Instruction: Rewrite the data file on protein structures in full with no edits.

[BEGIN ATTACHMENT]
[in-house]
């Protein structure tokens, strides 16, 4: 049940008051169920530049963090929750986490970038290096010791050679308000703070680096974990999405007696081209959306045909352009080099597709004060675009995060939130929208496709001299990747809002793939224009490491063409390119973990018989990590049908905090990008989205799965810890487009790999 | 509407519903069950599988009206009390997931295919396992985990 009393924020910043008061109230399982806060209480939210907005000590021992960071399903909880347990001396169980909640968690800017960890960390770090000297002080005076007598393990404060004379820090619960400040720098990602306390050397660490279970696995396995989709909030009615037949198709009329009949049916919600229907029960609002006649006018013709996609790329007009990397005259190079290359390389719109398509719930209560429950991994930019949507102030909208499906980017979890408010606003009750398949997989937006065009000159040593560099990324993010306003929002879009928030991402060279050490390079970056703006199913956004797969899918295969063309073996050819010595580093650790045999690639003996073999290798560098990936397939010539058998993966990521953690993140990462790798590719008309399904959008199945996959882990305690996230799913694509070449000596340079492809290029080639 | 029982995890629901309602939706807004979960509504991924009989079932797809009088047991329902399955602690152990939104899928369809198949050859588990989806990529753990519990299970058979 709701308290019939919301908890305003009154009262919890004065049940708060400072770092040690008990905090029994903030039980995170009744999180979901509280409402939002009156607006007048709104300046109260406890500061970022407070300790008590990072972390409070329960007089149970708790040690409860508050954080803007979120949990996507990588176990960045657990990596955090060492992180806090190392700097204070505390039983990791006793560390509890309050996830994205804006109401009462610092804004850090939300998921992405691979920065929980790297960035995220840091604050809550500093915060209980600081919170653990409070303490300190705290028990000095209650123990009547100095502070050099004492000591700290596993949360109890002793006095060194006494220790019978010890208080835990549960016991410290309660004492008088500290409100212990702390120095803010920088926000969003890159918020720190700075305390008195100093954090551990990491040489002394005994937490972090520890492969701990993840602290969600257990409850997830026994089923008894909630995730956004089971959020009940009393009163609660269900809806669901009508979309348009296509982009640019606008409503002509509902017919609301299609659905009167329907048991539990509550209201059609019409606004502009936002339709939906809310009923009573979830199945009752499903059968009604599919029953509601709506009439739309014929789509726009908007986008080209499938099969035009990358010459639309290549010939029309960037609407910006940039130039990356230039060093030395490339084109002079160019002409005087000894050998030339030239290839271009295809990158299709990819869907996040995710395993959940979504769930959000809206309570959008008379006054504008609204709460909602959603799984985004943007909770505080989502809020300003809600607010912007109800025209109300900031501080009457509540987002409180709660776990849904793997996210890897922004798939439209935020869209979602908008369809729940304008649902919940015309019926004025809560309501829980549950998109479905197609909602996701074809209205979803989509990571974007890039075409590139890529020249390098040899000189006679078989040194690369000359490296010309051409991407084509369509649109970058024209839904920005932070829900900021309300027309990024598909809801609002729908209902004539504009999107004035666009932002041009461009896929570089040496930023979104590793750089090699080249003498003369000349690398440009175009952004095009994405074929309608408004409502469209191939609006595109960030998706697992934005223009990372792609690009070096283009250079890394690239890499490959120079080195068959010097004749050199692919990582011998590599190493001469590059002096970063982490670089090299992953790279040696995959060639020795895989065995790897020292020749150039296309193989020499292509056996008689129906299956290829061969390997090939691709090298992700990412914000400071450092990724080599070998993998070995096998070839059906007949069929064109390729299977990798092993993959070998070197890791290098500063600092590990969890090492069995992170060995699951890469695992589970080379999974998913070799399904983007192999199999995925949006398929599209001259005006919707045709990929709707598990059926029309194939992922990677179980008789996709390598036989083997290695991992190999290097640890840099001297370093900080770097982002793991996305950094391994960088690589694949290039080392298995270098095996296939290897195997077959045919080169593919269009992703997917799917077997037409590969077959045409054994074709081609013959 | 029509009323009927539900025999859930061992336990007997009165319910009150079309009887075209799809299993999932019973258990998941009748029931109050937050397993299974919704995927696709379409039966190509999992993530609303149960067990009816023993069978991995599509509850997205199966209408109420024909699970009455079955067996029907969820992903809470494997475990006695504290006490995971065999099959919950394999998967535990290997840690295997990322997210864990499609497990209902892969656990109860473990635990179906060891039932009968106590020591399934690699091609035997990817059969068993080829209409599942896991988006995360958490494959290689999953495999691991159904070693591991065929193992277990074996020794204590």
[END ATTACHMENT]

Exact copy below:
[in-house]
């Protein structure tokens, strides 16, 4: 049940008051169920530049963090929750986490970038290096010791050679308000703070680096974990999405007696081209959306045909352009080099597709004060675009995060939130929208496709001299990747809002793939224009490491063409390119973990018989990590049908905090990008989205799965810890487009790999 | 509407519903069950599988009206009390997931295919396992985990 009393924020910043008061109230399982806060209480939210907005000590021992960071399903909880347990001396169980909640968690800017960890960390770090000297002080005076007598393990404060004379820090619960400040720098990602306390050397660490279970696995396995989709909030009615037949198709009329009949049916919600229907029960609002006649006018013709996609790329007009990397005259190079290359390389719109398509719930209560429950991994930019949507102030909208499906980017979890408010606003009750398949997989937006065009000159040593560099990324993010306003929002879009928030991402060279050490390079970056703006199913956004797969899918295969063309073996050819010595580093650790045999690639003996073999290798560098990936397939010539058998993966990521953690993140990462790798590719008309399904959008199945996959882990305690996230799913694509070449000596340079492809290029080639 | 029982995890629901309602939706807004979960509504991924009989079932797809009088047991329902399955602690152990939104899928369809198949050859588990989806990529753990519990299970058979 709701308290019939919301908890305003009154009262919890004065049940708060400072770092040690008990905090029994903030039980995170009744999180979901509280409402939002009156607006007048709104300046109260406890500061970022407070300790008590990072972390409070329960007089149970708790040690409860508050954080803007979120949990996507990588176990960045657990990596955090060492992180806090190392700097204070505390039983990791006793560390509890309050996830994205804006109401009462610092804004850090939300998921992405691979920065929980790297960035995220840091604050809550500093915060209980600081919170653990409070303490300190705290028990000095209650123990009547100095502070050099004492000591700290596993949360109890002793006095060194006494220790019978010890208080835990549960016991410290309660004492008088500290409100212990702390120095803010920088926000969003890159918020720190700075305390008195100093954090551990990491040489002394005994937490972090520890492969701990993840602290969600257990409850997830026994089923008894909630995730956004089971959020009940009393009163609660269900809806669901009508979309348009296509982009640019606008409503002509509902017919609301299609659905009167329907048991539990509550209201059609019409606004502009936002339709939906809310009923009573979830199945009752499903059968009604599919029953509601709506009439739309014929789509726009908007986008080209499938099969035009990358010459639309290549010939029309960037609407910006940039130039990356230039060093030395490339084109002079160019002409005087000894050998030339030239290839271009295809990158299709990819869907996040995710395993959940979504769930959000809206309570959008008379006054504008609204709460909602959603799984985004943007909770505080989502809020300003809600607010912007109800025209109300900031501080009457509540987002409180709660776990849904793997996210890897922004798939439209935020869209979602908008369809729940304008649902919940015309019926004025809560309501829980549950998109479905197609909602996701074809209205979803989509990571974007890039075409590139890529020249390098040899000189006679078989040194690369000359490296010309051409991407084509369509649109970058024209839904920005932070829900900021309300027309990024598909809801609002729908209902004539504009999107004035666009932002041009461009896929570089040496930023979104590793750089090699080249003498003369000349690398440009175009952004095009994405074929309608408004409502469209191939609006595109960030998706697992934005223009990372792609690009070096283009250079890394690239890499490959120079080195068959010097004749050199692919990582011998590599190493001469590059002096970063982490670089090299992953790279040696995959060639020795895989065995790897020292020749150039296309193989020499292509056996008689129906299956290829061969390997090939691709090298992700990412914000400071450092990724080599070998993998070995096998070839059906007949069929064109390729299977990798092993993959070998070197890791290098500063600092590990969890090492069995992170060995699951890469695992589970080379999974998913070799399904983007192999199999995925949006398929599209001259005006919707045709990929709707598990059926029309194939992922990677179980008789996709390598036989083997290695991992190999290097640890840099001297370093900080770097982002793991996305950094391994960088690589694949290039080392298995270098095996296939290897195997077959045919080169593919269009992703997917799917077997037409590969077959045409054994074709081609013959 | 029509009323009927539900025999859930061992336990007997009165319910009150079309009887075209799809299993999932019973258990998941009748029931109050937050397993299974919704995927696709379409039966190509999992993530609303149960067990009816023993069978991995599509509850997205199966209408109420024909699970009455079955067996029907969820992903809470494997475990006695504290006490995971065999099959919950394999998967535990290997840690295997990322997210864990499609497990209902892969656990109860473990635990179906060891039932009968106590020591399934690699091609035997990817059969068993080829209409599942896991988006995360958490494959290689999953495999691991159904070693591991065929193992277990074996020794204590």